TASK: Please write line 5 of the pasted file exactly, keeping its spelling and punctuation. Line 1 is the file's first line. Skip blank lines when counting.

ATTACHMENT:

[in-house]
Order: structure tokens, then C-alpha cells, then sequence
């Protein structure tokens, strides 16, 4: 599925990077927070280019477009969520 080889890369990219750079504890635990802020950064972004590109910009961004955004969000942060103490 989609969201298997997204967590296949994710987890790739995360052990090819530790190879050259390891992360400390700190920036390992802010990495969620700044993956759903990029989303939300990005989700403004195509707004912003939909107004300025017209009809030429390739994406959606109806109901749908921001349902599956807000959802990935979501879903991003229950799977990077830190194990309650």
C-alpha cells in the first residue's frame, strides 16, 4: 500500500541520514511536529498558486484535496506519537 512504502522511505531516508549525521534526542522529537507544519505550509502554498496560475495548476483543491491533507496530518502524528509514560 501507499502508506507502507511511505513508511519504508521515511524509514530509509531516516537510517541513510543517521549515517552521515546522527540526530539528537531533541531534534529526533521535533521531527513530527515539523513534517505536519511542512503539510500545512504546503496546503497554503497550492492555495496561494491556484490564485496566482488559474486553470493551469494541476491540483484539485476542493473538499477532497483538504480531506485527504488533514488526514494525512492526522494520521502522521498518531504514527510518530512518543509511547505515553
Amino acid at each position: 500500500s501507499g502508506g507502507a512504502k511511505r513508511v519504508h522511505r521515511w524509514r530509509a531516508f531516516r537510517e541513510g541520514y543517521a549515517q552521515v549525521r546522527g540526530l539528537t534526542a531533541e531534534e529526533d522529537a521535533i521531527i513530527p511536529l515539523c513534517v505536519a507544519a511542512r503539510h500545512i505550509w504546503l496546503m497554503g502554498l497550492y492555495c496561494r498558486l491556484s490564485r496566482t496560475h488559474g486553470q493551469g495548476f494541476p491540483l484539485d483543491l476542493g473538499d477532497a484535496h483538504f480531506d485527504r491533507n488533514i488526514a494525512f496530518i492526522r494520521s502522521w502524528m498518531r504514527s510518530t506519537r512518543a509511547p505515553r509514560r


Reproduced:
Amino acid at each position: 500500500s501507499g502508506g507502507a512504502k511511505r513508511v519504508h522511505r521515511w524509514r530509509a531516508f531516516r537510517e541513510g541520514y543517521a549515517q552521515v549525521r546522527g540526530l539528537t534526542a531533541e531534534e529526533d522529537a521535533i521531527i513530527p511536529l515539523c513534517v505536519a507544519a511542512r503539510h500545512i505550509w504546503l496546503m497554503g502554498l497550492y492555495c496561494r498558486l491556484s490564485r496566482t496560475h488559474g486553470q493551469g495548476f494541476p491540483l484539485d483543491l476542493g473538499d477532497a484535496h483538504f480531506d485527504r491533507n488533514i488526514a494525512f496530518i492526522r494520521s502522521w502524528m498518531r504514527s510518530t506519537r512518543a509511547p505515553r509514560r